Clinical failure occurred in 8 (10.1%), 10 (13.0%), and 7 (8.9%) subjects in the nemonoxacin at 750 mg, nemonoxacin at 500 mg, and levofloxacin at 500 mg groups, respectively. Among them, five subjects were terminated early from the study (two in the nemonoxacin at 750 mg group and three in the nemonoxacin at 500 mg group). Clinical failure was caused primarily by the persistence or progression of chest radiographic abnormalities (two subjects for each group), as well as incomplete resolution of signs and symptoms (one in the nemonoxacin at 750 mg, four in the nemonoxacin at 500 mg, and one in the levofloxacin at 500 mg groups), persistence or worsening of signs and symptoms (one in the nemonoxacin at 750 mg, two in the nemonoxacin at 500 mg, and two in the levofloxacin at 500 mg groups), and relapse (one in the nemonoxacin at 750 mg and two in the nemonoxacin at 500 mg groups).
The clinical-cure rates for the total populations were 82.6% (nemonoxacin at 750 mg), 75.3% (nemonoxacin at 500 mg), and 80.0% (levofloxacin at 500 mg) in the ITT population and 83.5% (nemonoxacin at 750 mg), 78.0% (nemonoxacin at 500 mg), and 82.3% (levofloxacin at 500 mg) in the PPc population. In both the ITT and PPc populations, nemonoxacin at 750 mg was also found to be noninferior to levofloxacin at 500 mg. The 97.5% CI of the difference in the clinical-cure rates between nemonoxacin at 750 mg and levofloxacin at 500 mg was −10.5% to 15.7% in the ITT population and −12.1% to 14.6% in the PPc population. Descriptive results were also expressed according to the PSI classification at study entry (Table (Table3).3). Clinical-cure rates for patients categorized in PSI classes I to III were similar between the three treatment groups. For patients categorized in PSI class IV, nemonoxacin treatment groups had slightly lower cure rates than with levofloxacin. However, this difference was not statistically significant due to the limited number of patients in PSI class IV.
No clinically significant treatment group differences were noted for any of the pretreatment (baseline) clinical signs and symptoms. In more than 70% of patients, the most common pretreatment clinical signs and symptoms were chills, cough, crackles on auscultation, fever, pleuritic chest pain, mucopurulent sputum production, and tachypnea. Resolution of fever and other clinical symptoms has been proposed to be a potential morbidity endpoint in CAP trials (15). At the on-treatment visit (days 5 ± 1), fever resolved in 95.7%, 93.4%, and 92.1% of the patients in the nemonoxacin at 750 mg, nemonoxacin at 500 mg, and levofloxacin groups, respectively. Overall, all clinical signs and symptoms of lower respiratory tract infection showed continued improvement from baseline to the end of study treatment in all three treatment groups.
The bacteriological responses at the TOC or ET visit in bacteriologically evaluable populations for the three treatment groups are outlined in Table Table4.4. The bacteriological success rates for the bacteriologically evaluable populations were 90.2% (nemonoxacin at 750 mg), 84.8% (nemonoxacin at 500 mg), and 92.0% (levofloxacin at 500 mg) in the Eval-bITT population and 91.9% (nemonoxacin at 750 mg), 84.1% (nemonoxacin at 500 mg), and 93.6% (levofloxacin at 500 mg) in the Eval-PPb population. The 95% CI for the treatment difference between nemonoxacin at 750 mg and levofloxacin at 500 mg was −13.6% to 10.0% in the Eval-bITT population and −13.0% to 9.5% in the Eval-PPb population. Thus, in both the Eval-bITT and Eval-PPb populations, nemonoxacin at 750 mg was found to be noninferior to levofloxacin at 500 mg.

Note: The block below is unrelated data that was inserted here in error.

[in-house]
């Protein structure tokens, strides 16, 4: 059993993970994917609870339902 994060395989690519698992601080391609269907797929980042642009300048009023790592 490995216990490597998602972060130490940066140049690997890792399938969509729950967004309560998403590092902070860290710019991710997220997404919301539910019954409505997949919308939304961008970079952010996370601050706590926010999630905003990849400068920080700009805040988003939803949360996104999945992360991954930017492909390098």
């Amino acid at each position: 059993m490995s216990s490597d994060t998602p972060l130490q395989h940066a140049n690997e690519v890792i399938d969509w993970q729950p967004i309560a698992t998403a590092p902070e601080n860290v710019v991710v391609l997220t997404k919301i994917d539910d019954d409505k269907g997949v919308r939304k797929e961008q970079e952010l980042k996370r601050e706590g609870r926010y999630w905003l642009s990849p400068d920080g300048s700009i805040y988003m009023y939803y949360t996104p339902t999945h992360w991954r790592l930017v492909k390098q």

The bacteriological success rates of the total populations were 80.4% (nemonoxacin at 750 mg), 76.5% (nemonoxacin at 500 mg), and 80.7% (levofloxacin at 500 mg) in the bITT population and 81.0% (nemonoxacin at 750 mg), 77.1% (nemonoxacin at 500 mg), and 88.0% (levofloxacin at 500 mg) in the PPb population. Noninferiority of nemonoxacin (750 mg and 500 mg) to levofloxacin (500 mg) was not demonstrated in both the bITT and PPb populations. However, these results should be interpreted with caution due to the limited number of subjects included in the bITT and PPb populations and, correspondingly, the reduced power of this analysis.
The bacteriological success rates for the most common typical and atypical pathogens isolated at baseline are presented in Table Table5.5. Within the Eval-bITT population, in 36.6% (15 of 41; nemonoxacin at 750 mg), 23.9% (11 of 46; nemonoxacin at 500 mg), and 48.0% (24 of 50; levofloxacin at 500 mg) of patients, typical bacterial pathogens were isolated at baseline. Of these pathogens, H. influenzae and S. pneumoniae were the most common. The number of patients with specific typical pathogens was quite low; therefore, it was difficult to draw any firm conclusions. The bacteriological success rates for S. pneumoniae were 100% (nemonoxacin at 750 mg), 75% (nemonoxacin at 500 mg), and 100% (levofloxacin at 500 mg), and for H. influenzae they were 83% (nemonoxacin at 750 mg), 100% (nemonoxacin at 500 mg), and 100% (levofloxacin at 500 mg).
A relatively high number of atypical-pathogen infections were identified serologically in 34 patients treated with nemonoxacin at 750 mg, 38 patients treated with nemonoxacin at 500 mg, and 39 patients treated with levofloxacin at 500 mg. The most common atypical pathogen identified serologically was M. pneumoniae. The success rates were as follows: M. pneumoniae, 89.7% (nemonoxacin at 750 mg), 80.6% (nemonoxacin at 500 mg), and 93.9% (levofloxacin at 500 mg); C. pneumoniae, 100% (nemonoxacin at 750 mg), 100% (nemonoxacin at 500 mg), and 85.7% (levofloxacin at 500 mg); and L. pneumophila, 100% in all three treatment groups.